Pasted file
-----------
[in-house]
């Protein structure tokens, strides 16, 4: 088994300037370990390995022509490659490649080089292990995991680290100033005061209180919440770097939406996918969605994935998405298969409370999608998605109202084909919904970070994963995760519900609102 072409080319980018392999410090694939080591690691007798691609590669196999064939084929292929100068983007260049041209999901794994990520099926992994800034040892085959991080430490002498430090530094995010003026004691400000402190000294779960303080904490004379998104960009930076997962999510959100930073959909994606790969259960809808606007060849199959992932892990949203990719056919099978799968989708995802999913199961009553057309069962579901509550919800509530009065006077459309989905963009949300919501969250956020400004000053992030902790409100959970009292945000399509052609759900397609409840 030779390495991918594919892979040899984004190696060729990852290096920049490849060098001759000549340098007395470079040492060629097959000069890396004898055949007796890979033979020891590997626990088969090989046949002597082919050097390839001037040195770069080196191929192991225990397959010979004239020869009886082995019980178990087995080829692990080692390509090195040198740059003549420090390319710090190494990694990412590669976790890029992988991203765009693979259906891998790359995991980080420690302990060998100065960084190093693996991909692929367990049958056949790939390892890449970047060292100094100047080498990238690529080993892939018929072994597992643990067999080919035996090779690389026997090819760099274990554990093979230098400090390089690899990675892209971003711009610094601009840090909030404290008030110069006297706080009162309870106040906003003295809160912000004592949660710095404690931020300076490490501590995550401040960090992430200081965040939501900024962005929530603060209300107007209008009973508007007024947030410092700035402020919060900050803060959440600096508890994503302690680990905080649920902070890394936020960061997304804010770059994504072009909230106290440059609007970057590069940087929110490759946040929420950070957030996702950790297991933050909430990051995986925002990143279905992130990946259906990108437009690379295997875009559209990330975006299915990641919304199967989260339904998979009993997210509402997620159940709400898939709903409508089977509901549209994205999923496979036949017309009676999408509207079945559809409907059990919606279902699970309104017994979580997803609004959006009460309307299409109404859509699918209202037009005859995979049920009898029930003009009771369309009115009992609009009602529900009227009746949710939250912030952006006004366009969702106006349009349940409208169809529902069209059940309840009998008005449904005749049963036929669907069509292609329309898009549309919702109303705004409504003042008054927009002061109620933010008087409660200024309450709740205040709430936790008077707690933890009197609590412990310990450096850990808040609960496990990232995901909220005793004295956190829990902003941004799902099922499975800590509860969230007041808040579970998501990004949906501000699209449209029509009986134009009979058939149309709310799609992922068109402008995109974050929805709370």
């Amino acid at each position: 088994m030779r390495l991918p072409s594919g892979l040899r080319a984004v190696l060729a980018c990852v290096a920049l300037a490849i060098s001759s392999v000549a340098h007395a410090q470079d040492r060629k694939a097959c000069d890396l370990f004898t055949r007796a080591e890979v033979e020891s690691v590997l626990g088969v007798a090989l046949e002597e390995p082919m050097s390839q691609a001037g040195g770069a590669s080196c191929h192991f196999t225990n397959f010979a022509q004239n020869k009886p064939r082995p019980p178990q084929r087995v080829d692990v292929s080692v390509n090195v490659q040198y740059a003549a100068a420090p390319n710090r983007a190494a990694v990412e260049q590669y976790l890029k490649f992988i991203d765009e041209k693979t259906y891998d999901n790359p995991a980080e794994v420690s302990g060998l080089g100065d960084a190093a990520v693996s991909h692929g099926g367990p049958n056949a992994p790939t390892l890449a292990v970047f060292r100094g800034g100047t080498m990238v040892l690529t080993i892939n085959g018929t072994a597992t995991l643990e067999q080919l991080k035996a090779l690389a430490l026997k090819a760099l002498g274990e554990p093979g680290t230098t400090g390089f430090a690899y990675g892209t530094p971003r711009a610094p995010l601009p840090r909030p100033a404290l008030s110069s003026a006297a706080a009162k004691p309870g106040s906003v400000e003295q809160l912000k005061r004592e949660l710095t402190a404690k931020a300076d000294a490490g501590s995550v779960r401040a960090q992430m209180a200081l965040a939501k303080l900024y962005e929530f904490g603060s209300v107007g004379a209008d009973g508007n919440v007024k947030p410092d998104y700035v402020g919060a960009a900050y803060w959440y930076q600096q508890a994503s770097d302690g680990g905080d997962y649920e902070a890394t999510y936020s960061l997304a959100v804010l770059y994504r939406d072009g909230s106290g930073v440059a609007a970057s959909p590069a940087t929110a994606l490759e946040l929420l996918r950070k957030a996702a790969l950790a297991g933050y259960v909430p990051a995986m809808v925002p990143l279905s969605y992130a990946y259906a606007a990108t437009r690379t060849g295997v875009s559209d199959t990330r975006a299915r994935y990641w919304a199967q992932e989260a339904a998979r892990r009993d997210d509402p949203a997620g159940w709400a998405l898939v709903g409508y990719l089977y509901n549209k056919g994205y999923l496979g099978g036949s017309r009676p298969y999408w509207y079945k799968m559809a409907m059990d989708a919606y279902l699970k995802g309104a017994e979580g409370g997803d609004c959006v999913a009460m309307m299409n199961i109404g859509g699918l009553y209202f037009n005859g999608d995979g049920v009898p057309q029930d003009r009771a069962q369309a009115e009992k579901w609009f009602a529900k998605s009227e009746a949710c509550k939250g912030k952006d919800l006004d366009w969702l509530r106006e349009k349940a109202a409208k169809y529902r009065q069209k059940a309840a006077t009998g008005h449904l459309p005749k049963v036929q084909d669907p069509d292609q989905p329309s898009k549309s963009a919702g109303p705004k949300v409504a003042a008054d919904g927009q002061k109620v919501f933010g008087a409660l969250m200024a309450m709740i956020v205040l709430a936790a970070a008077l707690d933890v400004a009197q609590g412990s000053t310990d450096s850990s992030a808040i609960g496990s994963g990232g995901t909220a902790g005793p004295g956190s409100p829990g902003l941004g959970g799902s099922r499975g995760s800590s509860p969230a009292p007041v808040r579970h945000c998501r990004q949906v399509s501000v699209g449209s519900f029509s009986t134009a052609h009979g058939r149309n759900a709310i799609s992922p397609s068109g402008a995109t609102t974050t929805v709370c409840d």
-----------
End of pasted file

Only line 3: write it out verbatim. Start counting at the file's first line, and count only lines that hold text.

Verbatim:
């Amino acid at each position: 088994m030779r390495l991918p072409s594919g892979l040899r080319a984004v190696l060729a980018c990852v290096a920049l300037a490849i060098s001759s392999v000549a340098h007395a410090q470079d040492r060629k694939a097959c000069d890396l370990f004898t055949r007796a080591e890979v033979e020891s690691v590997l626990g088969v007798a090989l046949e002597e390995p082919m050097s390839q691609a001037g040195g770069a590669s080196c191929h192991f196999t225990n397959f010979a022509q004239n020869k009886p064939r082995p019980p178990q084929r087995v080829d692990v292929s080692v390509n090195v490659q040198y740059a003549a100068a420090p390319n710090r983007a190494a990694v990412e260049q590669y976790l890029k490649f992988i991203d765009e041209k693979t259906y891998d999901n790359p995991a980080e794994v420690s302990g060998l080089g100065d960084a190093a990520v693996s991909h692929g099926g367990p049958n056949a992994p790939t390892l890449a292990v970047f060292r100094g800034g100047t080498m990238v040892l690529t080993i892939n085959g018929t072994a597992t995991l643990e067999q080919l991080k035996a090779l690389a430490l026997k090819a760099l002498g274990e554990p093979g680290t230098t400090g390089f430090a690899y990675g892209t530094p971003r711009a610094p995010l601009p840090r909030p100033a404290l008030s110069s003026a006297a706080a009162k004691p309870g106040s906003v400000e003295q809160l912000k005061r004592e949660l710095t402190a404690k931020a300076d000294a490490g501590s995550v779960r401040a960090q992430m209180a200081l965040a939501k303080l900024y962005e929530f904490g603060s209300v107007g004379a209008d009973g508007n919440v007024k947030p410092d998104y700035v402020g919060a960009a900050y803060w959440y930076q600096q508890a994503s770097d302690g680990g905080d997962y649920e902070a890394t999510y936020s960061l997304a959100v804010l770059y994504r939406d072009g909230s106290g930073v440059a609007a970057s959909p590069a940087t929110a994606l490759e946040l929420l996918r950070k957030a996702a790969l950790a297991g933050y259960v909430p990051a995986m809808v925002p990143l279905s969605y992130a990946y259906a606007a990108t437009r690379t060849g295997v875009s559209d199959t990330r975006a299915r994935y990641w919304a199967q992932e989260a339904a998979r892990r009993d997210d509402p949203a997620g159940w709400a998405l898939v709903g409508y990719l089977y509901n549209k056919g994205y999923l496979g099978g036949s017309r009676p298969y999408w509207y079945k799968m559809a409907m059990d989708a919606y279902l699970k995802g309104a017994e979580g409370g997803d609004c959006v999913a009460m309307m299409n199961i109404g859509g699918l009553y209202f037009n005859g999608d995979g049920v009898p057309q029930d003009r009771a069962q369309a009115e009992k579901w609009f009602a529900k998605s009227e009746a949710c509550k939250g912030k952006d919800l006004d366009w969702l509530r106006e349009k349940a109202a409208k169809y529902r009065q069209k059940a309840a006077t009998g008005h449904l459309p005749k049963v036929q084909d669907p069509d292609q989905p329309s898009k549309s963009a919702g109303p705004k949300v409504a003042a008054d919904g927009q002061k109620v919501f933010g008087a409660l969250m200024a309450m709740i956020v205040l709430a936790a970070a008077l707690d933890v400004a009197q609590g412990s000053t310990d450096s850990s992030a808040i609960g496990s994963g990232g995901t909220a902790g005793p004295g956190s409100p829990g902003l941004g959970g799902s099922r499975g995760s800590s509860p969230a009292p007041v808040r579970h945000c998501r990004q949906v399509s501000v699209g449209s519900f029509s009986t134009a052609h009979g058939r149309n759900a709310i799609s992922p397609s068109g402008a995109t609102t974050t929805v709370c409840d």